Biographical Sketch of Wyatt Mooring

Wyatt Mooring, a farmer and stock raiser, has been a resident of Lake County for thirty years, and he is the son of Wyatt and Martha (Needham) Mooring, who were both natives of North Carolina; their families moved to Madison County, Tennessee where they first met and afterward married. In 1856 they moved to what is now Lake County, and lived until their death; they had nine children, six still living. In 1870 Mrs. Mooring died, and he married Kate S. Craig by whom he had one child. Mr. Mooring and both of his wives were Methodists; he was a Democrat and always a farmer; for twenty six years he was chairman of the county court of Madison County and held the office for a term upon the organization of Lake County. He died in 1874 at the advanced age of seventy.

Our subject was born June 2, 1840, in Madison County, was raised and educated on the farm. In 1861 he volunteered in Company E, Fifteenth Tennessee Regiment, Confederate Army of Madrid Bend Guards, was wounded slightly once, but at the battle of Missionary Ridge he was captured, and was in prison for seventeen months, being exchanged just before the close of the war. Mr. Mooring then commenced farming. In 1866 he married Kate F. Donaldson, daughter of Andrew J. Donaldson. She was born December 1843, at Donaldson’s Point, Missouri. Of seven children born to them, three are living: Richard C., Sallie O. and Maggie M. Mrs. Mooring is a Methodist. For a short time Mr. Mooring filled the office of constable; he has always been a democrat. He is an extensive farmer, owning 746 acres of land in the best part of Lake County.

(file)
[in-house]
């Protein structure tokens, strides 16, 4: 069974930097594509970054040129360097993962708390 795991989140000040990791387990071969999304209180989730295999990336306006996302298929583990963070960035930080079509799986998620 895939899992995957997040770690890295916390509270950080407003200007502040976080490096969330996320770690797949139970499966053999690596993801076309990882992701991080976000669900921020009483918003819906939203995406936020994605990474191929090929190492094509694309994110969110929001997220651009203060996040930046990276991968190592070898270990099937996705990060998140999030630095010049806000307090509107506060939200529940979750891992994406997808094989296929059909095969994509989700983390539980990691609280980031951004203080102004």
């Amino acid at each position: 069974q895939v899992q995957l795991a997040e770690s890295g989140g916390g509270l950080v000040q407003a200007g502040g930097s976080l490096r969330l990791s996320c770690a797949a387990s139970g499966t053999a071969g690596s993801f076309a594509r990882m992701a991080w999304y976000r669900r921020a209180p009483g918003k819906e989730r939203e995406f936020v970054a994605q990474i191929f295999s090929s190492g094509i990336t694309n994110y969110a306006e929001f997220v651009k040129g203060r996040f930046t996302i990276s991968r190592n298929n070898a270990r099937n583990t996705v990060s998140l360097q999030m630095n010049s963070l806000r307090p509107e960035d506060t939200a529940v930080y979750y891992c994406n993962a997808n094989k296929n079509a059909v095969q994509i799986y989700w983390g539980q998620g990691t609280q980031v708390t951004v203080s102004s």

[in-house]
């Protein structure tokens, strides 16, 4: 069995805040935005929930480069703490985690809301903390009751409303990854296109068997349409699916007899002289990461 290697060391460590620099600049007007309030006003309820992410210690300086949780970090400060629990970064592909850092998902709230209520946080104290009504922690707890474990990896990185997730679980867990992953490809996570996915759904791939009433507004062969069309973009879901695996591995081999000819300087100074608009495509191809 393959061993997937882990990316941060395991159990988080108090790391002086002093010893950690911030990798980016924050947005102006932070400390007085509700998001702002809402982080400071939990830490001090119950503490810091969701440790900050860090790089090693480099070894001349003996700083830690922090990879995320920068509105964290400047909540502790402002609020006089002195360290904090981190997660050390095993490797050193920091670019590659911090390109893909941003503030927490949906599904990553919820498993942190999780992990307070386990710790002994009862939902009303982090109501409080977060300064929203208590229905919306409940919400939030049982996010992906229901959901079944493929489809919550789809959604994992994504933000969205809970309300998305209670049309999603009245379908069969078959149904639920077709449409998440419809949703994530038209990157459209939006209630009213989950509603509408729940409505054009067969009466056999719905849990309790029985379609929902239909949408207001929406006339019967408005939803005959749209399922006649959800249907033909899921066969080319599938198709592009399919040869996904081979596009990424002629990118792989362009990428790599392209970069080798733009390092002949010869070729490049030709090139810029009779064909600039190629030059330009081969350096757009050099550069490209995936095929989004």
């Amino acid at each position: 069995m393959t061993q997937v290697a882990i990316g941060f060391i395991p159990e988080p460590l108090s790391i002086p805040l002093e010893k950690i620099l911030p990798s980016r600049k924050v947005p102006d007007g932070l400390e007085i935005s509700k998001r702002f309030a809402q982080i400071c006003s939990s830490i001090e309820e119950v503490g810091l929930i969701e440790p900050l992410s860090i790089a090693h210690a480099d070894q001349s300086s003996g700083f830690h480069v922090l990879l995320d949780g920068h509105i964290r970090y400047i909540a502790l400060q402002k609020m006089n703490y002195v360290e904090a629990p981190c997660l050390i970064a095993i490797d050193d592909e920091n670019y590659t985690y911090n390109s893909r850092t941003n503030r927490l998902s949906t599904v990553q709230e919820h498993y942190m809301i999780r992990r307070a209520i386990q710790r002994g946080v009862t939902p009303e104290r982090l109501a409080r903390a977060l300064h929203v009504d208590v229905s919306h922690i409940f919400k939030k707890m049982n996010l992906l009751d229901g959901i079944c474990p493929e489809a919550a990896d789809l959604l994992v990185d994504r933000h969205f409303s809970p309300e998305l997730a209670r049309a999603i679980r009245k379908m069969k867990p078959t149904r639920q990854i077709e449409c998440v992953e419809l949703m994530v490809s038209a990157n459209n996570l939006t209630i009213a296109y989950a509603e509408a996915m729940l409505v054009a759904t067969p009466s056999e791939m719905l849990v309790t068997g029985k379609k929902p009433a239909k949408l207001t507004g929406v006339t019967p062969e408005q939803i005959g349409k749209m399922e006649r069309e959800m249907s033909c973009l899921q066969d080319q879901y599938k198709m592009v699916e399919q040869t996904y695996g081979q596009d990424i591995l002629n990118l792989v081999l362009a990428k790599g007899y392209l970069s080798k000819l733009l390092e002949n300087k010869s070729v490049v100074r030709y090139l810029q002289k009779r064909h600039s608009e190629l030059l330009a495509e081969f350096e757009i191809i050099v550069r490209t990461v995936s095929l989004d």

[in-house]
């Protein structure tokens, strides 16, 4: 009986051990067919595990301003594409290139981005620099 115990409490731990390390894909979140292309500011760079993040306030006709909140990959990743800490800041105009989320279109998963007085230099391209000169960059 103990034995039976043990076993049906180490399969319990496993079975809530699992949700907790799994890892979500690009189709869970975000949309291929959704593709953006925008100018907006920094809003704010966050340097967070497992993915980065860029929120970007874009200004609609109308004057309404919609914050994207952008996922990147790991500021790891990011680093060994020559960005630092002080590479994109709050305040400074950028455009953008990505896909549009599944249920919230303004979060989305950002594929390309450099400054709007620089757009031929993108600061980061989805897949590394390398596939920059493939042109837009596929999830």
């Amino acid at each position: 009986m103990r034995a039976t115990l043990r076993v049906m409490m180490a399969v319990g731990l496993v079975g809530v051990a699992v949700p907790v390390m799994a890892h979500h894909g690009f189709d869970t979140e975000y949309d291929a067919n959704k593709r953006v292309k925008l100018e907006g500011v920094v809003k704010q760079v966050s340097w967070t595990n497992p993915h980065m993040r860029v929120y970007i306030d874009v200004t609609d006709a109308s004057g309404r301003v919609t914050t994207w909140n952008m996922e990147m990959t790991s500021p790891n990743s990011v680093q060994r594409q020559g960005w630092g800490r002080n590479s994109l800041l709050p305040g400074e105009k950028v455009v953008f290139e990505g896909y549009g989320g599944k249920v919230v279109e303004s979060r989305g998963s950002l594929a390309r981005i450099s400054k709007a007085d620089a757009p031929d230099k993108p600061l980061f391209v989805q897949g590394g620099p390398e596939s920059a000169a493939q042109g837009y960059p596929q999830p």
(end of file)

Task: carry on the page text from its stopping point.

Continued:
Goodspeed Publishing Co. History of Tennessee from the earliest time to the present. Goodspeed Publishing Co. 1887.

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1 thought on “Biographical Sketch of Wyatt Mooring”

  1. Wyatt Mooring is my great, great, great, great, great grandfather. He was well respected in Lake County Tennessee. He was a Methodist and most Sundays he invited the congregation to his home for lunch. He had a big house built on high brick pillars which permitted horses and buggies to pull underneath. When he offered Sunday lunch to the congregation, long tables with chairs would be set up under the house. The little community of Mooring, Tennessee, was named for him. He is buried in a very old cemetery there.

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